DevOps in Data: The Volcanic Waltz

Dr. Axel Obermeier

A blog series for solving concrete issues in the sprawling world of data-driven value creation.

If you’re reading this, odds are you have lots of data to deal with, and great ideas of how various dashboards, machine learning models and microservices will revolutionise your department / company / market — and that’s exactly the way it should be.

So, let’s assume you get the data piped to where it needs to go, nicely cleaned up and modelled, the dashboards and ML models developed, and it all goes live with minimal budget overruns and delays. Congratulations, you’ve succeeded, and probably things will run smoothly for a few weeks or even months. 🥳

Wait what?!

Just kidding, going into production merely means you’ve finished the first leg on a much longer journey (though the good news is that it was the hardest one; creating something from nothing). Now, you get a new set of challenges:

  • The input data for your application keeps changing, both structurally and semantically.
  • The components of your architecture keep becoming outdated, possibly in a security-relevant manner.
  • Your users keep finding things that are not working, yet those same users will complain loudly if your application is not working basically at all times.
  • You will have bugs that hit production which may cause wrong data to be emitted and/or persisted to your data layer.
  • Depending on your regulatory context, someone might ask you to justify past output of your application in excruciating detail.
  • Various stakeholders will resist necessary changes, but demand unnecessary ones.
  • You will be hit by Hyrum’s law both as a consumer as well as a producer.
  • And so on and so forth.

Now what…?

You see, we’re all dancing on a volcano of barely-contained complexity, and the b̶i̶g̶g̶e̶s̶t̶ ̶w̶r̶e̶n̶c̶h̶e̶s̶ ̶i̶n̶ ̶t̶h̶e̶ ̶w̶o̶r̶k̶s magma chambers are time and the (very human) need for change. That’s why the development and deployment of your project is only a snapshot, and will deteriorate quickly if it is not ready to keep moving with the times in a controlled manner.

The good news is that pretty much everyone else in this ecosystem is in the same boat as you are, and a lot of people have already gone through what you’re about to go through (maybe including your past self?), and are building a growing arsenal of tools and practices to make this dance more enjoyable, or at least less explosive.

Perhaps you won’t be surprised that this is a continuous process as well. The cycle goes roughly as follows:

  • We build things that are complex enough such that it becomes impossible for humans to anticipate all possible consequences of a change.
  • Inevitably, this eventually leads to mistakes sneaking through all defences into production, which cause very high levels of stress to fix.
  • Between 1-N similar failures, people start implementing automated checks to catch those mistakes before they can do damage.
  • Due to the huge variety of ways to fail, there’s now a large toolbox of concepts, frameworks and methods to counteract those failures.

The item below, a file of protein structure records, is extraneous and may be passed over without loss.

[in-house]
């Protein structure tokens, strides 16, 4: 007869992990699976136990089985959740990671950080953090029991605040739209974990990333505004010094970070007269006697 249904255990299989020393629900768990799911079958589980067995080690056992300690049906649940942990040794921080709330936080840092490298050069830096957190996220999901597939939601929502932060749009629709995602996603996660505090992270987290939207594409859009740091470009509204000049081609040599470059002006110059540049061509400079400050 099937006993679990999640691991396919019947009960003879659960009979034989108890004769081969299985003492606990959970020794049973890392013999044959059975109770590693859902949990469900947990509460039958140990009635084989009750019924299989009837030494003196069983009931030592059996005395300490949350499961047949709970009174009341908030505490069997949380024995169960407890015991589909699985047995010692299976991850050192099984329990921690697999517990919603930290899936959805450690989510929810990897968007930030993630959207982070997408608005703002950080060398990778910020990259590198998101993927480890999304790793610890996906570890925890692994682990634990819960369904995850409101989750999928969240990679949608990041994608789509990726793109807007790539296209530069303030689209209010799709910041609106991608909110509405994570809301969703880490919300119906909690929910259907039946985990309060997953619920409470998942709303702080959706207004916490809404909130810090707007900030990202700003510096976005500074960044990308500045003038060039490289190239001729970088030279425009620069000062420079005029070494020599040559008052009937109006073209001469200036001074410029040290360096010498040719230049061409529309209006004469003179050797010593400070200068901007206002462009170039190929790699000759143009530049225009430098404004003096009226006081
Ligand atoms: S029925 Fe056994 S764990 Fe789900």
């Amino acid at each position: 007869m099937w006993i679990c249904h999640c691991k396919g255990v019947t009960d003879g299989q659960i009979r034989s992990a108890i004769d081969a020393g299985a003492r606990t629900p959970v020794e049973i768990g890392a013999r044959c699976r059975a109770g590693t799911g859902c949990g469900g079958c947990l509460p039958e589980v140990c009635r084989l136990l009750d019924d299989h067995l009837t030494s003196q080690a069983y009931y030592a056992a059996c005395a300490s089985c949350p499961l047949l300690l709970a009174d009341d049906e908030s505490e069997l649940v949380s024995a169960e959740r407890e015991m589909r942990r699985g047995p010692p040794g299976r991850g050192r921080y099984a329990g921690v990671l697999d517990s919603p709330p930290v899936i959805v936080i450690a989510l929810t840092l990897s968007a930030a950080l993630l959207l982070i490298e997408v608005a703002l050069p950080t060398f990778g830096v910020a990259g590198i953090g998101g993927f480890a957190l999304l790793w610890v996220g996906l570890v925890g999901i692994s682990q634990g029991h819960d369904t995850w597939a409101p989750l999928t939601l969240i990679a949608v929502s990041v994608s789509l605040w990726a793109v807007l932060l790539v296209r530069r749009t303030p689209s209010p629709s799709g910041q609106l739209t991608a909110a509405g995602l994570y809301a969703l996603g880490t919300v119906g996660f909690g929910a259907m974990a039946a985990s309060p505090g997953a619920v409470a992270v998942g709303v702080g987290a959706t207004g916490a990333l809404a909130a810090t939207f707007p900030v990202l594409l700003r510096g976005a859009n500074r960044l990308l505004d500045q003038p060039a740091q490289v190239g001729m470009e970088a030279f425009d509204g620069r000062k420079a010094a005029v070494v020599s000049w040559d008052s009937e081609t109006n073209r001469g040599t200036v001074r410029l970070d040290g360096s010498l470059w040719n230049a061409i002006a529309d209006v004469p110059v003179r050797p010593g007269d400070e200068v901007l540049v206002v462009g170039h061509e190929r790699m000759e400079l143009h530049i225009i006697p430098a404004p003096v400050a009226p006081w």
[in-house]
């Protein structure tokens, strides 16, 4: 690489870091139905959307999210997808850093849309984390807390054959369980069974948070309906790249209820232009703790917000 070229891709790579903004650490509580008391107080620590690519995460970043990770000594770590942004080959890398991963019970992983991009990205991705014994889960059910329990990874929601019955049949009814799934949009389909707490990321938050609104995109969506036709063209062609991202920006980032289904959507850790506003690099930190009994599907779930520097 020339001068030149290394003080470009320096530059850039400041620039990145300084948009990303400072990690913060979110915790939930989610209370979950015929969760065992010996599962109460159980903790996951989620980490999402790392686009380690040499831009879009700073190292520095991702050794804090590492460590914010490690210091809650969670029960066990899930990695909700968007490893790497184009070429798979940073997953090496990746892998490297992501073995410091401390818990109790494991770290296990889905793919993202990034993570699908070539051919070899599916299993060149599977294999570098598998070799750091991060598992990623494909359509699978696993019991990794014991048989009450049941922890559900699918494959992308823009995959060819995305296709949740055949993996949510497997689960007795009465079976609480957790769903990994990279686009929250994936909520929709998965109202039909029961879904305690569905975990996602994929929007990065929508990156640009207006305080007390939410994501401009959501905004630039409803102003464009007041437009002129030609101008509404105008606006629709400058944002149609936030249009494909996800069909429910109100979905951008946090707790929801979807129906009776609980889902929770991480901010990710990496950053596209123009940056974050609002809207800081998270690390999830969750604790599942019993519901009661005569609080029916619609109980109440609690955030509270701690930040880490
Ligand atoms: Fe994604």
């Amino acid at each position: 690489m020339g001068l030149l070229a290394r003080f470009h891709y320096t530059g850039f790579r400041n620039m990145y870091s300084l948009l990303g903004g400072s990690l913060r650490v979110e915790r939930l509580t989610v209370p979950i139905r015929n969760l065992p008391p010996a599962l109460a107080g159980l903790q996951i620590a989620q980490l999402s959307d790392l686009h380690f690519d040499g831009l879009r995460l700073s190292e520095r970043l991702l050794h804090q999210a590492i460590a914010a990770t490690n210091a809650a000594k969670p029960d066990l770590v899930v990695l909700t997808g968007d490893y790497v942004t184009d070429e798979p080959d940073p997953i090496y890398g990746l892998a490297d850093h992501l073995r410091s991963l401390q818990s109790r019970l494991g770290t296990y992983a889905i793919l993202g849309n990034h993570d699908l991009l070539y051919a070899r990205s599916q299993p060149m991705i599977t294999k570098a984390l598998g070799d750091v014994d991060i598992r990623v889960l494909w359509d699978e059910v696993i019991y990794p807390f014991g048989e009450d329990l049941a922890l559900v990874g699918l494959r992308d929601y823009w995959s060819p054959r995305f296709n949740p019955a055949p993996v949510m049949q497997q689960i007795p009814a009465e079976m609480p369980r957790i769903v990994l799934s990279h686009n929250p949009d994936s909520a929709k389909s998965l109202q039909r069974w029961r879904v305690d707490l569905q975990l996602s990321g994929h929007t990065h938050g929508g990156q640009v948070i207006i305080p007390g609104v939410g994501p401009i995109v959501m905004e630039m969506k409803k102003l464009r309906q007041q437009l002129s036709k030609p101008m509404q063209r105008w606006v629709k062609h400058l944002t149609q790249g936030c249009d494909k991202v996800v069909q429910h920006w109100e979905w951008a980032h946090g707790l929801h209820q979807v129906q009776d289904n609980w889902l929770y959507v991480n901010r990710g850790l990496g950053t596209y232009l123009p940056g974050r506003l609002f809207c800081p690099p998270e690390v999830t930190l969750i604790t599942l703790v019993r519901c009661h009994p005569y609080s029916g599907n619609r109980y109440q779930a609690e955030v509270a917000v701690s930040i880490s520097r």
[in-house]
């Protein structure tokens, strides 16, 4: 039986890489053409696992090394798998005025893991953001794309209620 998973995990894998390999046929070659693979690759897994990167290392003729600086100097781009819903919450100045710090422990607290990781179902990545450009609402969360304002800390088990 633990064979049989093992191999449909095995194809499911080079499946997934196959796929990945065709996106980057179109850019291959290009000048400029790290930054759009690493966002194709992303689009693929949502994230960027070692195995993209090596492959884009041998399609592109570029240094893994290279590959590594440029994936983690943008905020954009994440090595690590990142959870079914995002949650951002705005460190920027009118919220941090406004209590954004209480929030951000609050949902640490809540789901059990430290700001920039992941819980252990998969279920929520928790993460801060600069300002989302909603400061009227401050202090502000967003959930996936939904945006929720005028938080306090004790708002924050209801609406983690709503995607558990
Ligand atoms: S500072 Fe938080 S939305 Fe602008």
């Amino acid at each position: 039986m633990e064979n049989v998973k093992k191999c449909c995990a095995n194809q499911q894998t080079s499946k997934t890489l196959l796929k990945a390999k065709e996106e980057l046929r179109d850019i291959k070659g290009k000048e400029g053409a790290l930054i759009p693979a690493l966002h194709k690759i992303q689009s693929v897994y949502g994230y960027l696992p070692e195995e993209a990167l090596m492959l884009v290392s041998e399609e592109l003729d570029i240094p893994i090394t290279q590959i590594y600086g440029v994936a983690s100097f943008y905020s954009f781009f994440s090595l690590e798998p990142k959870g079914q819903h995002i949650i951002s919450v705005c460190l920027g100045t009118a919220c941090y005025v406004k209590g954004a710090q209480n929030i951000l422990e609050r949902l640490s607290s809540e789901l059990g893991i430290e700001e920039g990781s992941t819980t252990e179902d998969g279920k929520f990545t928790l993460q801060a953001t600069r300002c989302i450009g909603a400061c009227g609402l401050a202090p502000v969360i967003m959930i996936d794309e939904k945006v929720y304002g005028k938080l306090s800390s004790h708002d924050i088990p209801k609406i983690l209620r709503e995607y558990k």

• In addition to catching already diagnosed failure modes, leveraging these tools makes previously impossible problems solvable.
  • Your now-enhanced productivity allows you to create new complexity even faster. 🥳

So really, that cycle is actually a spiral, and while it’s a constant arms race between productivity and complexity, the former can keep rising as long as you can keep the latter manageable (=more or less constant).

The better we get at dealing with complexity, the more space opens up to be taken up by new complexity.

Scope & Goals

Let’s be honest, your data products probably don’t have the availability requirements of Google, the security concerns of an ATM machine nor life-or-death criticality if things go wrong. That means that you don’t need to over-engineer your solution to implement all best-in-class DevOps approaches. The key is as always to find the right trade-off between effort and impact.

We’re also not trying to reinvent overviews like Martin Fowler’s CD4ML article or various MLOps frameworks. The goal for this series is first and foremost to discuss tools and approaches that solve concrete problems in our ecosystem and which are — hopefully — worth the read for you, to check out whether they apply to your situation too.

In the best case scenario, some in-the-trenches experience will help you plan your own approach better. By considering the foreseeable problems that arise from operating and evolving a given data solution already from the very beginning, you will most likely save yourself a lot of hassle. This is especially true compared to going live and then adding the required infrastructure after the fact, or worse: continuously hotfixing things in an architecture too fragile to survive long-term in the sea of change.

Some examples of such questions that we encounter all the time in our line of work:


  • How to make the history of the data auditable and reproducible
  • How to make the data processing tractable and reproducible
  • How to model your data so you don’t have to constantly redesign


  • How to version your ML models and artefacts
  • How to track KPIs over time, analyse them, and use them to make decisions


  • How to design, version, and evolve interfaces


  • How to encapsulate, isolate and scale your models & services (environments, containers, clusters, etc.)
  • How to orchestrate everything in a way that is reliable, introspectable & flexible

We look forward to sharing more of our experiences and expertise with you on all these questions. As a first entry, go have a look at this article introducing a blueprint of a simple MLOps pipeline, complete with a public repo you can just clone and run, as well as an easy-to-digest slide deck.

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